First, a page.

A thin shot occurs when the club makes contact with the ball near the ball's equator or slightly below, or when the leading edge of the clubface strikes the ball first (called blading the ball).
This usually results in a shot whose trajectory is very low, whose distance can be greater than intended, and, often, whose ball flight is unpredictable.
Diagnosing Thin Shots
Not normally a factor in thin shots.
Your shoulders could be pointing well right or well left at address. This puts the bottom of the swing in the wrong place.
Look for a large deviation from the norm. A driver's ball position should be around the front heel, moving progressively farther back until it reaches the middle of the stance with short irons (photo).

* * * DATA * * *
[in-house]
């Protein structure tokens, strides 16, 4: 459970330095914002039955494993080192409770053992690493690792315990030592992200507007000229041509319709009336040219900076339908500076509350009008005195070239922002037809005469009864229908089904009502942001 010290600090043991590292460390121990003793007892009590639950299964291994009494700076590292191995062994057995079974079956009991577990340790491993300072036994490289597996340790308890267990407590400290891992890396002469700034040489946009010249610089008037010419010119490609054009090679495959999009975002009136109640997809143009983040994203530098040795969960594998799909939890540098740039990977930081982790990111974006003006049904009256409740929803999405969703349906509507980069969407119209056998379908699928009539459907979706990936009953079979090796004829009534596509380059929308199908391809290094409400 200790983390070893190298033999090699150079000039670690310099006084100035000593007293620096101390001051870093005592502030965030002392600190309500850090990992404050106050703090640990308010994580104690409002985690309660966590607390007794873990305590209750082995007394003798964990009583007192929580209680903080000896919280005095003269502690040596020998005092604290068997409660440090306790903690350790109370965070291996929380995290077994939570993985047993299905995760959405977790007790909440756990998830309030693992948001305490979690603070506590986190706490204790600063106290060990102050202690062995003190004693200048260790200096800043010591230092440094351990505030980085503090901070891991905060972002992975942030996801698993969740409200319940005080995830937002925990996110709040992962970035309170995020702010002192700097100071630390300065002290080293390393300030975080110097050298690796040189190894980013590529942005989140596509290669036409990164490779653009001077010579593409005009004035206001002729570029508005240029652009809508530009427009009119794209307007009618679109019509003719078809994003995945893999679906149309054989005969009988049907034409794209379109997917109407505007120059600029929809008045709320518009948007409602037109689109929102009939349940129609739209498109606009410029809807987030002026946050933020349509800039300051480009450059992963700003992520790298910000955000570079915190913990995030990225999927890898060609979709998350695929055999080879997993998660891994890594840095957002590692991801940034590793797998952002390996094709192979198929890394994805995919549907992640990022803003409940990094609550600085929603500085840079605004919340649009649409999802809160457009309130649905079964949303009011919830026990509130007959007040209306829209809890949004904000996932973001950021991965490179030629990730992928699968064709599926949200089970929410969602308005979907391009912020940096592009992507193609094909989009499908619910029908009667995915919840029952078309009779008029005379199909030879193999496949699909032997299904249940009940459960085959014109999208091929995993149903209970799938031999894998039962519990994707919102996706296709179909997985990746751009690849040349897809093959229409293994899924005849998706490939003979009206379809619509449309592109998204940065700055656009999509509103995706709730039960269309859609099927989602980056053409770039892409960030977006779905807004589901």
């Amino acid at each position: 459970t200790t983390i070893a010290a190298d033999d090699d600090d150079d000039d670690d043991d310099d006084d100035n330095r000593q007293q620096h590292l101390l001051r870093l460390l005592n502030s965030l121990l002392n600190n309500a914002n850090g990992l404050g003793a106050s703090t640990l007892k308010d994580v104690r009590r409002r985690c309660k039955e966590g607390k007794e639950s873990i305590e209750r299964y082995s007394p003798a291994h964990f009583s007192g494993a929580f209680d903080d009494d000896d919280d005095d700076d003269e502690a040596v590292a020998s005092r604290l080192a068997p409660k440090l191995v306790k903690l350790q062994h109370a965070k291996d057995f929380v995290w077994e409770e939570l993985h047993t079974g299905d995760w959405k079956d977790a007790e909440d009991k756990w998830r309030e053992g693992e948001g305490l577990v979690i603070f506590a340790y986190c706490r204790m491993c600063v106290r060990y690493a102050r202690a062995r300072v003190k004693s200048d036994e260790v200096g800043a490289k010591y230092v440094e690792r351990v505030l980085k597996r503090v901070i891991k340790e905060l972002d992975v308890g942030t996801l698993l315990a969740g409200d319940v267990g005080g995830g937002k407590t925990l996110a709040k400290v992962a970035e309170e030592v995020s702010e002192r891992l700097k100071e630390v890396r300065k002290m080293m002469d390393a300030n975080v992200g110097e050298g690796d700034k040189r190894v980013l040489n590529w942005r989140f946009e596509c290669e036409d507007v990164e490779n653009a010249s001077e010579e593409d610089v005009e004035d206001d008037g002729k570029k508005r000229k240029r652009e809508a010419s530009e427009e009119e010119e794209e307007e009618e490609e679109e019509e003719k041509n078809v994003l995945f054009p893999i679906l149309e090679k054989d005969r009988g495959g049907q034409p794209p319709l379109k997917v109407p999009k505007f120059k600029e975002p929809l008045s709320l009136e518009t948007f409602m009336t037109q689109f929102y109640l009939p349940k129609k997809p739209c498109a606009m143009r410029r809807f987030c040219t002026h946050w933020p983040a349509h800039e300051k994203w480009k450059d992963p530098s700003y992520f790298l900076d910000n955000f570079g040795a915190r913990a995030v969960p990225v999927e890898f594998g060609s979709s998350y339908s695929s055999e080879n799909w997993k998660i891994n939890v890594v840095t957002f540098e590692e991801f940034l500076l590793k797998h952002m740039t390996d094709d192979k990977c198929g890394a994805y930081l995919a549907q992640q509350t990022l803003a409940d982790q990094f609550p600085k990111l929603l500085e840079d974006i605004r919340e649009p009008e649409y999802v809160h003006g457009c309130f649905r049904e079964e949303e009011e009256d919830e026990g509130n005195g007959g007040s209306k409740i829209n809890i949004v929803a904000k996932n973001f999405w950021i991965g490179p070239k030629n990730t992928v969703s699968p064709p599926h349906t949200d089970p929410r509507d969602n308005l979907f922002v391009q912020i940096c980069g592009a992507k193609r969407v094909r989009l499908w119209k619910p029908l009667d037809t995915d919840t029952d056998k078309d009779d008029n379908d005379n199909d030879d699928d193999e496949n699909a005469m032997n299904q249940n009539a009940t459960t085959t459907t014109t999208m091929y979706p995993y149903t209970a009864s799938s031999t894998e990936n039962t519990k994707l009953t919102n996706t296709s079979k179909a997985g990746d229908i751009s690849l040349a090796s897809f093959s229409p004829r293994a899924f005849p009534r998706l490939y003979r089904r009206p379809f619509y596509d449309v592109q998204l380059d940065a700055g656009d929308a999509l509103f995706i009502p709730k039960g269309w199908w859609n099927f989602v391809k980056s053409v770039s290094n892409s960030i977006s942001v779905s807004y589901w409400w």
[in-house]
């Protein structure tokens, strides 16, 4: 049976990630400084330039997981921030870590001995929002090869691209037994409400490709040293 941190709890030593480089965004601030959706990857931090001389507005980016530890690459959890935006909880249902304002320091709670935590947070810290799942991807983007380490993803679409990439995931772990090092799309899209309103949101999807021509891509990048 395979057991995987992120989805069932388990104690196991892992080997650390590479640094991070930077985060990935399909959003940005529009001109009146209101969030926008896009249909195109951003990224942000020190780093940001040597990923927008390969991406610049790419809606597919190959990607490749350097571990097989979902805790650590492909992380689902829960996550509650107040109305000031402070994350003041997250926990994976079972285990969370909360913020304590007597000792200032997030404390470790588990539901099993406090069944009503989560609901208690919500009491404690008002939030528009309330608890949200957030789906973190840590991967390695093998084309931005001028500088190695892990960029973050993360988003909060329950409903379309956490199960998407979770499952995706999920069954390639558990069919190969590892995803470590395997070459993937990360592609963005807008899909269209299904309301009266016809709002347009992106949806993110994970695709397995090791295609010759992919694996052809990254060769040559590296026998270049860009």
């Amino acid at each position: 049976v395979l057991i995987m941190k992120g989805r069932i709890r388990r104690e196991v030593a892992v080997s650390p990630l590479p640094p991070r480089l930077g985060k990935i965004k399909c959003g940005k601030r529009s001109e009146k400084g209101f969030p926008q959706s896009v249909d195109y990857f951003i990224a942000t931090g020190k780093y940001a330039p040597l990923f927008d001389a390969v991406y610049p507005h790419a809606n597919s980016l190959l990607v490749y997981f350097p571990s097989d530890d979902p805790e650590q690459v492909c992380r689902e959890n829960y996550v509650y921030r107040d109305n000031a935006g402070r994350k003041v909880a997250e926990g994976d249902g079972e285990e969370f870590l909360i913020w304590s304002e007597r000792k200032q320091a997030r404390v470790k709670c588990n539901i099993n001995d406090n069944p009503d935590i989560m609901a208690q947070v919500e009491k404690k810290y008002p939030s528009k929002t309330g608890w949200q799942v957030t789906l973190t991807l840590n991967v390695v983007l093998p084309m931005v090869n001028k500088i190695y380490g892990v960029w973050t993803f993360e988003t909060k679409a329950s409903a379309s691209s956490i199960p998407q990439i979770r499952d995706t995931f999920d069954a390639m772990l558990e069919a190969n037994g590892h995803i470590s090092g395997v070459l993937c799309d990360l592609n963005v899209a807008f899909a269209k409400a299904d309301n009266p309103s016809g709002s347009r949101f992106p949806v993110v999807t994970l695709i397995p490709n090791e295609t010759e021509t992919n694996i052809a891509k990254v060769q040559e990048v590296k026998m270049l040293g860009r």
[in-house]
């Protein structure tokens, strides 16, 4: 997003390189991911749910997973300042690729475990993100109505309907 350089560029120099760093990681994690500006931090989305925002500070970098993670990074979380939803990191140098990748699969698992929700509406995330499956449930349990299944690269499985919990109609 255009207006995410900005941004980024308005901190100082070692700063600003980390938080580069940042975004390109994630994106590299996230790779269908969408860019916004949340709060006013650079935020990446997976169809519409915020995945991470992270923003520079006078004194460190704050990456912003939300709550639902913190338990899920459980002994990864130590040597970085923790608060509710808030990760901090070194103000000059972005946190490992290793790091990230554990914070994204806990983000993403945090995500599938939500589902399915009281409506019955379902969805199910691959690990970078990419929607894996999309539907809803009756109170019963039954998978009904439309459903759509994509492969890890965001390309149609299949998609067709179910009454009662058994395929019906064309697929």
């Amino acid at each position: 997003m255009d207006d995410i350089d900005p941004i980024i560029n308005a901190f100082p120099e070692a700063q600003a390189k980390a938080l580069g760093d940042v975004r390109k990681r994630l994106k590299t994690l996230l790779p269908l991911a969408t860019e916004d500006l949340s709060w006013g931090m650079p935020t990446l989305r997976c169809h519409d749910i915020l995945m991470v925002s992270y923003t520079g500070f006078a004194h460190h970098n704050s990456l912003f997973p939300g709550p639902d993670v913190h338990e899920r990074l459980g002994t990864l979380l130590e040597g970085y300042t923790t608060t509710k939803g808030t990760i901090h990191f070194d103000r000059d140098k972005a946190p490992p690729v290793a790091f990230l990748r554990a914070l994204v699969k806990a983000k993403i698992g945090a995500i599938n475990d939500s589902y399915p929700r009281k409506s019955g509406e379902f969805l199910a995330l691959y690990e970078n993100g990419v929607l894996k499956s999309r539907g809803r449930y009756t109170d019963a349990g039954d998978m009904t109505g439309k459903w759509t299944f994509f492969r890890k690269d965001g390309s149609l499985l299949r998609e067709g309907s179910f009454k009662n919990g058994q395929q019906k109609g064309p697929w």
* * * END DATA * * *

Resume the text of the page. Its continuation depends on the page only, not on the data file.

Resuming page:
The club may be deviating from its gentle arc on the backswing, tracking a path that's either too much inside or too much outside. Posture should remain constant without raising up.
No effort should be made to lift the ball into the air by pulling your arms up through impact. Check to make sure the circle of your swing is in the right place by making practice swings to see if you can hit the ground slightly after the ball.